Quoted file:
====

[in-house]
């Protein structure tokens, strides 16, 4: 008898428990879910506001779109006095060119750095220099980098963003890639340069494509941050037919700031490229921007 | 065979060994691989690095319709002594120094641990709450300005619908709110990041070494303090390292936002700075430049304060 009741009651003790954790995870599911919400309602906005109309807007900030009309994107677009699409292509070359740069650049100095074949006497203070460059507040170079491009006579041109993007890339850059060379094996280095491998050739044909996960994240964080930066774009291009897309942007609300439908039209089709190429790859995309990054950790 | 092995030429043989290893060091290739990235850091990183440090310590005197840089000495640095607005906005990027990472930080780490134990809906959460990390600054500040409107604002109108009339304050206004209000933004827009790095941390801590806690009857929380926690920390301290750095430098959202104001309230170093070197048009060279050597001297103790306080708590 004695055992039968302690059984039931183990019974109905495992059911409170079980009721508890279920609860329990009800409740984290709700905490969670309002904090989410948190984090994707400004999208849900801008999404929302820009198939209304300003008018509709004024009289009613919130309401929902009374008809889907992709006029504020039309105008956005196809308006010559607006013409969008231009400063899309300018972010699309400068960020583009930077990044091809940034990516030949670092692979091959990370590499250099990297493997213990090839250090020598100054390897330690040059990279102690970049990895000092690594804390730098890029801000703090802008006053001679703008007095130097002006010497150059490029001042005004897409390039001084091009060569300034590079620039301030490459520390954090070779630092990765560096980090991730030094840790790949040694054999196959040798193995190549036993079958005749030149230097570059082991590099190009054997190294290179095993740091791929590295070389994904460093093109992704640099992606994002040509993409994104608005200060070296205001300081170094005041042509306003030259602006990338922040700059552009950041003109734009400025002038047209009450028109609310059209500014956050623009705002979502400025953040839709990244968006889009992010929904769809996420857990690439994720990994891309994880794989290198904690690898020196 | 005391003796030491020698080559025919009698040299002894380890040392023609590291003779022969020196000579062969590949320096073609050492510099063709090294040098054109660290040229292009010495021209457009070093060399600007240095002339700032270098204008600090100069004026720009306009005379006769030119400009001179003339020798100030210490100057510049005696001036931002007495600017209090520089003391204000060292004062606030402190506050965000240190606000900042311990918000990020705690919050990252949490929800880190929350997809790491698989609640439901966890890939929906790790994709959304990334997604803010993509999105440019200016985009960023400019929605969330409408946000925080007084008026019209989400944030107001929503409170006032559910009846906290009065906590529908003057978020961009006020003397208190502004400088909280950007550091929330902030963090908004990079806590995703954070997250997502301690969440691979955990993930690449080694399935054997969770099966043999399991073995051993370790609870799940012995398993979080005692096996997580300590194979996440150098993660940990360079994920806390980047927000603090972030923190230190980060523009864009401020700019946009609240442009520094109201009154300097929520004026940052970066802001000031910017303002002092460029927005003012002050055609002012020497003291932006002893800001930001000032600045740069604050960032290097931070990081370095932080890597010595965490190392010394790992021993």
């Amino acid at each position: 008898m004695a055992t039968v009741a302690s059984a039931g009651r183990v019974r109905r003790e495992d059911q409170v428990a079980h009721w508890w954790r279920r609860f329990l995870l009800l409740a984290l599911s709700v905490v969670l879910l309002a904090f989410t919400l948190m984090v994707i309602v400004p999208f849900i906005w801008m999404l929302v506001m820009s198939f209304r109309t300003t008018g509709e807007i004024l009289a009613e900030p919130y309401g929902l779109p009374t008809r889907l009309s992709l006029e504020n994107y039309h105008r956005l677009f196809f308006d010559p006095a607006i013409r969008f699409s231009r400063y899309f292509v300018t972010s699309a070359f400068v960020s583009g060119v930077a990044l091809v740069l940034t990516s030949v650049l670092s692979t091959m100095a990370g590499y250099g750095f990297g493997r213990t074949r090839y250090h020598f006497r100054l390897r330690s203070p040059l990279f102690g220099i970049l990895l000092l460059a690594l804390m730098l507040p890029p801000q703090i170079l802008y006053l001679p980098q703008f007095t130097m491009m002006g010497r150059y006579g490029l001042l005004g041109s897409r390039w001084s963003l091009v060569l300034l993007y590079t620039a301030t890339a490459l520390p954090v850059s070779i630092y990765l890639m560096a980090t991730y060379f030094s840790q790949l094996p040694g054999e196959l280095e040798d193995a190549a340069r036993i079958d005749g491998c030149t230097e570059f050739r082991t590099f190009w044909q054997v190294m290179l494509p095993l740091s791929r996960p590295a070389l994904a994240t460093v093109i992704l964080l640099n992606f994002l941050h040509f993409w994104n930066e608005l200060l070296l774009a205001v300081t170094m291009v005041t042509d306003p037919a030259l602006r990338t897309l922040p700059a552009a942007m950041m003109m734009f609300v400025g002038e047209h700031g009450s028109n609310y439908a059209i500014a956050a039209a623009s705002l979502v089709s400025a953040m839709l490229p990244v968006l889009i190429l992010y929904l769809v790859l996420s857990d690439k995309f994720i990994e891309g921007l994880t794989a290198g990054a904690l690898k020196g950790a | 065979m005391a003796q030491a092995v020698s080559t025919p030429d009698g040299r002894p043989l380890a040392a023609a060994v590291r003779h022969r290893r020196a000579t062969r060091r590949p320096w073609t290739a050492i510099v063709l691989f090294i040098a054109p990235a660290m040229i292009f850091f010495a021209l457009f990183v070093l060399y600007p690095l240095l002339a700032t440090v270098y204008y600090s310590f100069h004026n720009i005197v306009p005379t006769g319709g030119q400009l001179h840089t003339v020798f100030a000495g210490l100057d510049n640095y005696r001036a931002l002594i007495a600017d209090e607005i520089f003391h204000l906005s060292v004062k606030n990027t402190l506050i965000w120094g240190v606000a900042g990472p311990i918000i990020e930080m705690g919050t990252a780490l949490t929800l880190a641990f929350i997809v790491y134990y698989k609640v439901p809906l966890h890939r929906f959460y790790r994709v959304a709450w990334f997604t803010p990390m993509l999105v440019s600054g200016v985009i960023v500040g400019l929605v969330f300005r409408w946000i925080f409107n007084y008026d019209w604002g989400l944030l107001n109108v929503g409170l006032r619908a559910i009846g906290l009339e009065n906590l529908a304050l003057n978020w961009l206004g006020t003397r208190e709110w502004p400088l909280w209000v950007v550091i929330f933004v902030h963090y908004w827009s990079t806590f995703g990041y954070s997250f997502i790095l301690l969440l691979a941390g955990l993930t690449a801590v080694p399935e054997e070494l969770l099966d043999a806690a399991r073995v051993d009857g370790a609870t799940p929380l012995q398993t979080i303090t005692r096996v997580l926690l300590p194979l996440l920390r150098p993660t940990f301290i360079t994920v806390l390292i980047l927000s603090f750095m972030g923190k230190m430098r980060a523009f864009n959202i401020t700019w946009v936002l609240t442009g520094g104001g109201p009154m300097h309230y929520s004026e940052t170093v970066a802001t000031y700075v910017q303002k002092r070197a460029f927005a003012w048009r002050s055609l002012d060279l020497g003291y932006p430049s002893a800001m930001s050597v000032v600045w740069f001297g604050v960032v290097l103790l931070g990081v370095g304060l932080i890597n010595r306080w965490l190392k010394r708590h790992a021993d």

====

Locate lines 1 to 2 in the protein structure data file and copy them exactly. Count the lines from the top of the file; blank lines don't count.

[in-house]
């Protein structure tokens, strides 16, 4: 008898428990879910506001779109006095060119750095220099980098963003890639340069494509941050037919700031490229921007 | 065979060994691989690095319709002594120094641990709450300005619908709110990041070494303090390292936002700075430049304060 009741009651003790954790995870599911919400309602906005109309807007900030009309994107677009699409292509070359740069650049100095074949006497203070460059507040170079491009006579041109993007890339850059060379094996280095491998050739044909996960994240964080930066774009291009897309942007609300439908039209089709190429790859995309990054950790 | 092995030429043989290893060091290739990235850091990183440090310590005197840089000495640095607005906005990027990472930080780490134990809906959460990390600054500040409107604002109108009339304050206004209000933004827009790095941390801590806690009857929380926690920390301290750095430098959202104001309230170093070197048009060279050597001297103790306080708590 004695055992039968302690059984039931183990019974109905495992059911409170079980009721508890279920609860329990009800409740984290709700905490969670309002904090989410948190984090994707400004999208849900801008999404929302820009198939209304300003008018509709004024009289009613919130309401929902009374008809889907992709006029504020039309105008956005196809308006010559607006013409969008231009400063899309300018972010699309400068960020583009930077990044091809940034990516030949670092692979091959990370590499250099990297493997213990090839250090020598100054390897330690040059990279102690970049990895000092690594804390730098890029801000703090802008006053001679703008007095130097002006010497150059490029001042005004897409390039001084091009060569300034590079620039301030490459520390954090070779630092990765560096980090991730030094840790790949040694054999196959040798193995190549036993079958005749030149230097570059082991590099190009054997190294290179095993740091791929590295070389994904460093093109992704640099992606994002040509993409994104608005200060070296205001300081170094005041042509306003030259602006990338922040700059552009950041003109734009400025002038047209009450028109609310059209500014956050623009705002979502400025953040839709990244968006889009992010929904769809996420857990690439994720990994891309994880794989290198904690690898020196 | 005391003796030491020698080559025919009698040299002894380890040392023609590291003779022969020196000579062969590949320096073609050492510099063709090294040098054109660290040229292009010495021209457009070093060399600007240095002339700032270098204008600090100069004026720009306009005379006769030119400009001179003339020798100030210490100057510049005696001036931002007495600017209090520089003391204000060292004062606030402190506050965000240190606000900042311990918000990020705690919050990252949490929800880190929350997809790491698989609640439901966890890939929906790790994709959304990334997604803010993509999105440019200016985009960023400019929605969330409408946000925080007084008026019209989400944030107001929503409170006032559910009846906290009065906590529908003057978020961009006020003397208190502004400088909280950007550091929330902030963090908004990079806590995703954070997250997502301690969440691979955990993930690449080694399935054997969770099966043999399991073995051993370790609870799940012995398993979080005692096996997580300590194979996440150098993660940990360079994920806390980047927000603090972030923190230190980060523009864009401020700019946009609240442009520094109201009154300097929520004026940052970066802001000031910017303002002092460029927005003012002050055609002012020497003291932006002893800001930001000032600045740069604050960032290097931070990081370095932080890597010595965490190392010394790992021993």